Tuesday 22 March 2016

Bible Book:

Isaiah 49:1-7 Tuesday 22 March 2016

Psalm: Psalm 71


As ever with the Old Testament prophetic writings, we tend tosee two tiers of meaning here - the meaning for then and themeaning for all time. Isaiah was writing to a people living inexile, whose fates were at the whim of the ruling powers. They wereconquered by the Babylonians, who exiled the religious andpolitical leaders, and those with power and influence in society.And then the Persians conquered the Babylonian Empire, and theirmethod of rule was very different. They allowed their subjectpeoples to live according to their own traditions, in their ownlands, albeit under imperial rule.

Isaiah had a message of partial comfort for the people of Israel- not that they would be free or independent, but that they wouldat least be allowed to go home and rebuild their ruined cities andtemple. We might imagine the Israelites hearing his words, hearingthe promise that Israel will once again claim her land and heritagefrom the "peoples from far away" (v. 1), but still feeling that the"victory" is somewhat hollow, and that her strength is spent fornothing.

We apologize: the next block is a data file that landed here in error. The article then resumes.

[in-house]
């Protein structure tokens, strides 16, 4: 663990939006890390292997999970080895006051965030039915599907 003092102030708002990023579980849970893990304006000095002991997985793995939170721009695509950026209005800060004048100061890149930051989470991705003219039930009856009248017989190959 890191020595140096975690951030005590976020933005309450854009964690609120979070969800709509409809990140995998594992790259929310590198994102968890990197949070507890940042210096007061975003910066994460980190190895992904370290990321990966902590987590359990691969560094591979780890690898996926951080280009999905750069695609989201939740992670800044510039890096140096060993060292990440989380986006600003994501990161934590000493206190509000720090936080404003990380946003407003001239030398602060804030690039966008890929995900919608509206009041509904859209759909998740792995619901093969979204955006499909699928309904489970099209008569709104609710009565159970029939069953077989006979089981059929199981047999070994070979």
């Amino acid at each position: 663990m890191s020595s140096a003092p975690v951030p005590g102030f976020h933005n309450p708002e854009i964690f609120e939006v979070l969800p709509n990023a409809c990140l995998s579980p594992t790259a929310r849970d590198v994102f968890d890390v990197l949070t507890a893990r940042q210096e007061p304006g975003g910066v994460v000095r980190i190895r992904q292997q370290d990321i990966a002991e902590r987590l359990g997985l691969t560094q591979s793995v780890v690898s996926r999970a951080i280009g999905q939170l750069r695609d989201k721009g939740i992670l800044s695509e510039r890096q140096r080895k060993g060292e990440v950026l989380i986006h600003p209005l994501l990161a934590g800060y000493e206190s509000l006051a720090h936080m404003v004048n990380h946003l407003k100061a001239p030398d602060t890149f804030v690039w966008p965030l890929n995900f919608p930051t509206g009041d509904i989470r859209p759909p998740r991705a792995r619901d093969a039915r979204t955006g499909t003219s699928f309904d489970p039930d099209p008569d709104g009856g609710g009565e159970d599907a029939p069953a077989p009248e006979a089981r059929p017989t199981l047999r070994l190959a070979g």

Would they also have heard their own glory proclaimed in thesecond half of the passage? The servant referred to there, who willbring Jacob (or Israel) back, could be Israel. She has beendespised and humiliated, but will one day be great again. Or itcould refer to the Emperor of Persia, Darius, who continued thepolicy of allowing the exiles to return. He came from comparativelyhumble origins, but became the most powerful ruler in the region,so would fit the description in verse 7.

As 21st-century Christians, however, we read it with differenteyes. This is Holy Week, and we are turning our attention more andmore to the cross - the place of Christ's humiliation and victory.We see him despised and yet a Redeemer. We see him dying not justto restore Israel, but to be a light to all the nations, so thathis salvation might reach to the end of the earth.

To Ponder

  • Isaiah sees the political events of his day as part of God'sactions. Kings and emperors defeat or liberate Israel, but it isGod who is in control. To what extent is it possible to hold such aperspective as we look at the world in which we live?
  • Where do you see God active in world events? To whom (ifanyone) does God say, "I will give you as a light to the nations"(v. 6)?
  • How might you and/or the Church help those displaced from theirhomelands today? What message of hope can we offer?
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